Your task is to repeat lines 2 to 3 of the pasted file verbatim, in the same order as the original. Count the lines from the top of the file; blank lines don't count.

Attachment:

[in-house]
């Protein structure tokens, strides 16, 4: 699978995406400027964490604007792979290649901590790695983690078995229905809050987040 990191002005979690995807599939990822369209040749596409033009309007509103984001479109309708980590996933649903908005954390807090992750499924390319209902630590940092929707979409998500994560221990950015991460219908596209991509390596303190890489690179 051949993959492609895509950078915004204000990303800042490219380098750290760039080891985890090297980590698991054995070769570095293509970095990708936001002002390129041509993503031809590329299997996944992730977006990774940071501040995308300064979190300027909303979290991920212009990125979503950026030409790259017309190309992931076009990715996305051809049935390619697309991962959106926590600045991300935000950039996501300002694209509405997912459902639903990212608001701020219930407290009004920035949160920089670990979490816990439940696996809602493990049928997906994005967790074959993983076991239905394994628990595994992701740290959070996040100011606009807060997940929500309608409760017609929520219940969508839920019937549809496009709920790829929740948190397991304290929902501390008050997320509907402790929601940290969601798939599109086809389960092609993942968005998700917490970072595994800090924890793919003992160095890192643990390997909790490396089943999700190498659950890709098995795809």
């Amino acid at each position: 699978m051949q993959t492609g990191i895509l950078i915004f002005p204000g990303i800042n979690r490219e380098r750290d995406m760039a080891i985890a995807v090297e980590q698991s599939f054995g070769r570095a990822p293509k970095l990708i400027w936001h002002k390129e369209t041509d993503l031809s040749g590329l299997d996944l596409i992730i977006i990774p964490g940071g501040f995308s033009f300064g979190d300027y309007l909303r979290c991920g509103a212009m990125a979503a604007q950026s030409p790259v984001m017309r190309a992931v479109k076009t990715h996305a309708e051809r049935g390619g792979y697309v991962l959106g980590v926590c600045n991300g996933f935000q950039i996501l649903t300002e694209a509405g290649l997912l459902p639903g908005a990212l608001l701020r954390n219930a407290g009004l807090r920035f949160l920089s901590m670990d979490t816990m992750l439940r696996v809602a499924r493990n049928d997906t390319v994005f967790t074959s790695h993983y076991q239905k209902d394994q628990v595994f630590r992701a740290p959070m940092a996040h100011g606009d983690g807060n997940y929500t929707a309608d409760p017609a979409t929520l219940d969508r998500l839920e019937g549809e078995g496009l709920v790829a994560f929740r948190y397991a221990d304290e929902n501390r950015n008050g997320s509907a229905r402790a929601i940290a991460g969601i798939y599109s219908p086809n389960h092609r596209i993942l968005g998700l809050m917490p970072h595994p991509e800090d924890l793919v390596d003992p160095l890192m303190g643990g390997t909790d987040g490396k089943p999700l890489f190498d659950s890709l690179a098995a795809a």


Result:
């Protein structure tokens, strides 16, 4: 699978995406400027964490604007792979290649901590790695983690078995229905809050987040 990191002005979690995807599939990822369209040749596409033009309007509103984001479109309708980590996933649903908005954390807090992750499924390319209902630590940092929707979409998500994560221990950015991460219908596209991509390596303190890489690179 051949993959492609895509950078915004204000990303800042490219380098750290760039080891985890090297980590698991054995070769570095293509970095990708936001002002390129041509993503031809590329299997996944992730977006990774940071501040995308300064979190300027909303979290991920212009990125979503950026030409790259017309190309992931076009990715996305051809049935390619697309991962959106926590600045991300935000950039996501300002694209509405997912459902639903990212608001701020219930407290009004920035949160920089670990979490816990439940696996809602493990049928997906994005967790074959993983076991239905394994628990595994992701740290959070996040100011606009807060997940929500309608409760017609929520219940969508839920019937549809496009709920790829929740948190397991304290929902501390008050997320509907402790929601940290969601798939599109086809389960092609993942968005998700917490970072595994800090924890793919003992160095890192643990390997909790490396089943999700190498659950890709098995795809």
């Amino acid at each position: 699978m051949q993959t492609g990191i895509l950078i915004f002005p204000g990303i800042n979690r490219e380098r750290d995406m760039a080891i985890a995807v090297e980590q698991s599939f054995g070769r570095a990822p293509k970095l990708i400027w936001h002002k390129e369209t041509d993503l031809s040749g590329l299997d996944l596409i992730i977006i990774p964490g940071g501040f995308s033009f300064g979190d300027y309007l909303r979290c991920g509103a212009m990125a979503a604007q950026s030409p790259v984001m017309r190309a992931v479109k076009t990715h996305a309708e051809r049935g390619g792979y697309v991962l959106g980590v926590c600045n991300g996933f935000q950039i996501l649903t300002e694209a509405g290649l997912l459902p639903g908005a990212l608001l701020r954390n219930a407290g009004l807090r920035f949160l920089s901590m670990d979490t816990m992750l439940r696996v809602a499924r493990n049928d997906t390319v994005f967790t074959s790695h993983y076991q239905k209902d394994q628990v595994f630590r992701a740290p959070m940092a996040h100011g606009d983690g807060n997940y929500t929707a309608d409760p017609a979409t929520l219940d969508r998500l839920e019937g549809e078995g496009l709920v790829a994560f929740r948190y397991a221990d304290e929902n501390r950015n008050g997320s509907a229905r402790a929601i940290a991460g969601i798939y599109s219908p086809n389960h092609r596209i993942l968005g998700l809050m917490p970072h595994p991509e800090d924890l793919v390596d003992p160095l890192m303190g643990g390997t909790d987040g490396k089943p999700l890489f190498d659950s890709l690179a098995a795809a």